In the Scottish group ... there was little of the bristling, charged, and exclusionary fervor of the Diderot-d’Alembert circle; or of the ruthless atmosphere found in Germany in the group that included Fichte, the Schelling brothers, and Hegel; or of the conscious glamour of the existentialists in postwar Paris. The Scots vigorously disagreed with one another, but they lacked the temperament for the high moral drama of quarrels, renunciations, and reconciliation. Hutcheson, Hume, and Smith, along with Adam Ferguson and Thomas Reid, were all widely known, but none of them were remotely cult figures in the style of Hegel, Marx, Emerson, Wittgenstein, Sartre, or Foucault. To an astonishing degree, the men supported one another’s projects and publications, which they may have debated at a club that included amateurs (say, poetry-writing doctors, or lawyers with an interest in science) or in the fumy back room of some dark Edinburgh tavern. In all, the group seems rather like an erudite version of Dickens’s chattering and benevolent Pickwick Club ...

The Scots were conservatives and radicals at the same time. They prized social order, and peace and quiet; they also sought intellectual revolution—new ways of looking at how the mind works, how morality works, and how we live in society ... They could not imagine, and did not desire, civil society without religion. But they wanted to ease God out of scientific research and out of political and social life, too. And they wanted to naturalize morality—to locate the foundations of morals somewhere else than in revelation and fear of eternal damnation ...

Wisdom, for Hume, begins with the acknowledgment of uncertainty—of the limits of what we know ... The power of reason to prove much of what we know is weak, and Hume denied that our beliefs about the world could be ascertained with anything like scientific certainty ... Hume was fascinated by what we would call consciousness, but he always leads us back to experience, which is the arena, the test, the goal ...

Sociability was what mattered, and in their writings the world, teeming yet measurable, is always with them ... The view is masculine, conservative, hedonistic: good fellows write poetry, study science and philosophy, do business, practice law, and gather at the end of the day for a drink, and let’s not have any nonsense about austerity or purity ...

Here's a brief Wikipedia overview. Here's The Adam Smith Institute. Here's The International Adam Smith Society. Here's The Hume Society; the Internet Encylopedia of Philosophy's entry on Hume is a good one. Here's The Adam Ferguson Society; here's a good intro to Ferguson. Here's a good quick online intro to the Scottish Enlightenment generally.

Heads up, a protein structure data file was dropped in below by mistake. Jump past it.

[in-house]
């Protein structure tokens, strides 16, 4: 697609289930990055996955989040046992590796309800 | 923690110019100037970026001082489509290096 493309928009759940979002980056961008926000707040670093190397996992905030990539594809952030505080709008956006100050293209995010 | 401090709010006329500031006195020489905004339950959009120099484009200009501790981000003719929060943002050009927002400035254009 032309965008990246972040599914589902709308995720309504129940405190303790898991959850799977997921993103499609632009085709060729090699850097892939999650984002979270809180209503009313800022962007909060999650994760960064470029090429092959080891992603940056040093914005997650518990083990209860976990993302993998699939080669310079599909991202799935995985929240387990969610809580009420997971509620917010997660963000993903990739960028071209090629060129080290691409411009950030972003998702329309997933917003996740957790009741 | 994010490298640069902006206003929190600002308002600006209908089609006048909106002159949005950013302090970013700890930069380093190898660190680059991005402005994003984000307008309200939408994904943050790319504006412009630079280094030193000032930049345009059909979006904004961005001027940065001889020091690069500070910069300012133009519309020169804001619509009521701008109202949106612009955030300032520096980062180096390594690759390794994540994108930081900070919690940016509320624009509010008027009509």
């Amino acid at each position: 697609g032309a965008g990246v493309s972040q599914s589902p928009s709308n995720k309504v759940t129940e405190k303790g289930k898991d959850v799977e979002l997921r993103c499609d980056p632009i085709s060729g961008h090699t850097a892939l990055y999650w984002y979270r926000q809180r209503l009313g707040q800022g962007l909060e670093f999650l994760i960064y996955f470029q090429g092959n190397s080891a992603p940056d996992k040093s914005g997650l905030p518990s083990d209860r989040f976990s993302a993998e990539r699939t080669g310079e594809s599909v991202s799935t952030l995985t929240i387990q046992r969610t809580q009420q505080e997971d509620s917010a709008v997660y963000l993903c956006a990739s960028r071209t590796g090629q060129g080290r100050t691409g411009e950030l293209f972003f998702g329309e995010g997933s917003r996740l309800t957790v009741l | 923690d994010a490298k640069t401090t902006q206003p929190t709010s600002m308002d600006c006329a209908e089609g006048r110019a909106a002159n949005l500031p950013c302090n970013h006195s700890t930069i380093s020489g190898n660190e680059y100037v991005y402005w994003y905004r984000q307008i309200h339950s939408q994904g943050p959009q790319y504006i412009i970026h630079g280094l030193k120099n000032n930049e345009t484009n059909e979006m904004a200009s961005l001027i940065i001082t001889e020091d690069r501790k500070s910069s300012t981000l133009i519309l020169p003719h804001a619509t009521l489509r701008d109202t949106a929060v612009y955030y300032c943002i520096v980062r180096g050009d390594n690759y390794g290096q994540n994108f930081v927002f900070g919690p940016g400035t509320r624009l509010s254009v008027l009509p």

Reading Adam Smith himself, I was struck by what a respectful, trenchant, and complex thinker he was -- anything but the simple-minded apostle for corporatism and greed that he's sometimes taken to be today. Passages in his works anticipate Hayek and chaos theory; other passages anticipate Marx in their vision of how deadening division-of-labor-style labor can be. So I also recommend a new essay by Sam Fleischacker for the Library of Economics and Liberty. In it, Fleischacker argues that Adam Smith is misunderstood when he's made out to be Mr. Johnny One-Note on the subject of self-interest:

Far more important to Smith's work is the belief that ordinary people normally understand their own interests without help from politicians or professional philosophers. The distinctive mark of Smith's thought is his view of human cognition, not of human motivation: he is far more willing than practically any of his contemporaries to endorse the ability of ordinary people to know what they need to know in life.

Why do we tend to overvalue French thought? And why do we tend to undervalue the thoughts of sensible people like this Scottish crowd? Is it the glamor factor? Radical posturing of the froggy sort often does have a certain elegance and chic. But maybe our profs and intellectuals genuinely believe that art, beauty, and decent political reform simply can't arise out of a well-grounded consciousness.



posted by Michael at October 19, 2004


Ye Jacobites By Name
--Robert Burns 1791

Ye Jacobites by name, give an ear, give an
Ye Jacobites by name, give an ear,
Ye Jacobites by name,
Your fautes I will proclaim,
Your doctrines I maun blame, you shall hear.

What is Right, and What is Wrang, by the law,
by the law?
What is Right and What is Wrang by the law?
What is Right, and What is Wrang?
A short sword, and a lang,
A weak arm and a strang, for to draw.

What makes heroic strife, famed afar, famed
What makes heroic strife famed afar?